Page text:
To our County Commissioners.
Dear Durham Board of County Commissioners:
I know you've all got a lot on your plates this week, what with the Jordan Lake fiasco and probably having to justify not overturning an illegal vote and all that. Or maybe you feel you don't need to even talk about it with your constituents. That's OK. I don't want to talk to you about Jordan Lake anyway.
No, I want to talk to you about what i think is a pretty big hole in Durham County's animal ordinances. You see, if i go to the County animal shelter to adopt a dog, i have to be vetted personally, my home has to be approved as a place that's safe for a dog, and i have to agree to pay for spaying or neutering the dog. Those are all good things.
We don't want the county in the business of giving animals to people who are going to abuse them, or conduct experiments on them, or allow them to run all over town making litters of unwanted puppies that we're not going to be able to deal with in the future.
So why is it that, if i already own a dog that's running around loose in town, i can go to the county animal shelter and pick him up without having to be approved as a dog owner? Why am i allowed to recover that dog without demonstrating that i have a safe, secure location to keep the dog in? Why don't i have to get that dog spayed or neutered? I mean, the owner of an intact dog that's been picked up by the Animal Control department has already demonstrated that they're not concerned with the potential of unwanted litters. Wouldn't it make sense, both morally and financially, to require owners of dogs that have been picked up loose in town to have them spayed or neutered as a condition of their release?
Or do you believe that putting down 400 animals per month at our dog shelter is a good use of resources? Maybe it's that none of you live in places where animals are mistreated or allowed to wander streets on their own. Or maybe it's simply that you've got other things on your minds. I understand that. The Jordan Lake debacle has showcased so many flaws in our development process that trying to fix them must be nearly a 24/7 endeavor.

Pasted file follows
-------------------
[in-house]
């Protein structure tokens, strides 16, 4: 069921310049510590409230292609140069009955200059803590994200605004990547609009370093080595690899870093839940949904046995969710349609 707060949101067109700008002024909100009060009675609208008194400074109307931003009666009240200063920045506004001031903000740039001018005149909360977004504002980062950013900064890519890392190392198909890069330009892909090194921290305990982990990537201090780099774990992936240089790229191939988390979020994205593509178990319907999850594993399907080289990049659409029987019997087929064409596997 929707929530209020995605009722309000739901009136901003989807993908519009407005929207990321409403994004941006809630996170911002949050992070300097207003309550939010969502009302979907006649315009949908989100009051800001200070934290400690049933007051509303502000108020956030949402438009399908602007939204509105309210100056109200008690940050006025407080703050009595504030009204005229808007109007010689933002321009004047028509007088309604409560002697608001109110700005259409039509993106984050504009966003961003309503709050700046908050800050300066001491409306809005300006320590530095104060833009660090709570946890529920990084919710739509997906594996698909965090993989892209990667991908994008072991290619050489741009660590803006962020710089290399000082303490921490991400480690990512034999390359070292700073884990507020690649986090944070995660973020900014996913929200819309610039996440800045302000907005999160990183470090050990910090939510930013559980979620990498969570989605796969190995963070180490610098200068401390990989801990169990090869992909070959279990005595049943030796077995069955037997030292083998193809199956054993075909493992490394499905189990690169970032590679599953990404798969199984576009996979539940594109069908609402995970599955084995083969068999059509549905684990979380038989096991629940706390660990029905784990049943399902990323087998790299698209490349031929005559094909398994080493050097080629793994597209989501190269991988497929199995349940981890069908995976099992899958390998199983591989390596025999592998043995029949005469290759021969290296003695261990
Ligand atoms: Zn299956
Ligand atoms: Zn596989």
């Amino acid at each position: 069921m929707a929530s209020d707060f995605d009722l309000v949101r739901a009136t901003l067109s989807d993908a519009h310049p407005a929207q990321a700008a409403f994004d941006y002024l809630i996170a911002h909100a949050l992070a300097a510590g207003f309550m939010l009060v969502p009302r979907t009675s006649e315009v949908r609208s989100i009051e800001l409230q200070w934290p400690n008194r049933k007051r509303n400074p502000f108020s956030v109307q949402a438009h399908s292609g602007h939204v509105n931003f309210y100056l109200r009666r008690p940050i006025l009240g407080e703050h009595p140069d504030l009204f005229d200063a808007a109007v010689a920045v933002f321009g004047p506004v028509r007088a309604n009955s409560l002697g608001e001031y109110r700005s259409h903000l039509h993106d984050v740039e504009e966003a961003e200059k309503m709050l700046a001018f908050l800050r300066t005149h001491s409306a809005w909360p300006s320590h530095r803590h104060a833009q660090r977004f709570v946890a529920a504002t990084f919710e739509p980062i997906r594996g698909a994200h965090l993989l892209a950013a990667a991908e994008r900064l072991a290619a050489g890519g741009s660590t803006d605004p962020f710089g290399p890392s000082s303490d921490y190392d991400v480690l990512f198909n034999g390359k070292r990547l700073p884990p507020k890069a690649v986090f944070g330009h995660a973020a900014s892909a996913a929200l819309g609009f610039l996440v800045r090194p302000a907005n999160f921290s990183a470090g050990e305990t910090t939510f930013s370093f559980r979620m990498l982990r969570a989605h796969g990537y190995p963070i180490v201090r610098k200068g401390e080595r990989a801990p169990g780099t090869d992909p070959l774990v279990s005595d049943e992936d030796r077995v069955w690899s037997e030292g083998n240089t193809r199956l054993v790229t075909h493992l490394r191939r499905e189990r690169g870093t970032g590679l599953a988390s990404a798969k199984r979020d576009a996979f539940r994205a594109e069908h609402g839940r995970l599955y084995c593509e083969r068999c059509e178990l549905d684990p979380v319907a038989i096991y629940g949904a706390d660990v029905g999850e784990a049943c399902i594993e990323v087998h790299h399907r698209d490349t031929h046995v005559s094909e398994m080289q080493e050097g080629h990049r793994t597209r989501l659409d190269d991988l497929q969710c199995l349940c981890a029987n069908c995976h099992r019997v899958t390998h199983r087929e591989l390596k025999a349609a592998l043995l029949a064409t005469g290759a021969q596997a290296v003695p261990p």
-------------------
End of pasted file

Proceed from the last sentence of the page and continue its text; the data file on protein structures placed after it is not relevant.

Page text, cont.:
But if you get a few minutes, perhaps you could consider making this minor change in our animal ordinances. Thousands of puppies, as well as the technicians whose job it is to kill them, will thank you.
As will I.
: City of Los Angeles spay/neuter law:
All dogs and cats must be spayed or neutered after the age of four months. Exemptions are provided for animals used in show and performance competitions, service animals, animals whose health would be endangered by the procedure, and animals with breeding permits.
Note that this applies to all
dogs and cats, not just those being retrieved from the custody of the city or county. I assume that third rate legal challenges to this ordinance have been tried and failed.
Note also that i am not advocating for this position at all. I think it's much better that people become educated enough that they realize the benefits of spay/neuter on their own. Perhaps those who make their living breeding dogs can, instead of the discount they currently receive from the county of Durham for owning multiple unspayed/intact dogs, actually pay licensing and business fees that would support the kind of outreach programs necessary to implement near universal voluntary spay/neuter.
What i am suggesting is that, given that the county requires all animals adopted out of the shelter to be spayed/neutered, it similarly requires all animals released from impoundment to their owner to be spayed/neutered.
Labels: county commissioners, Dogs
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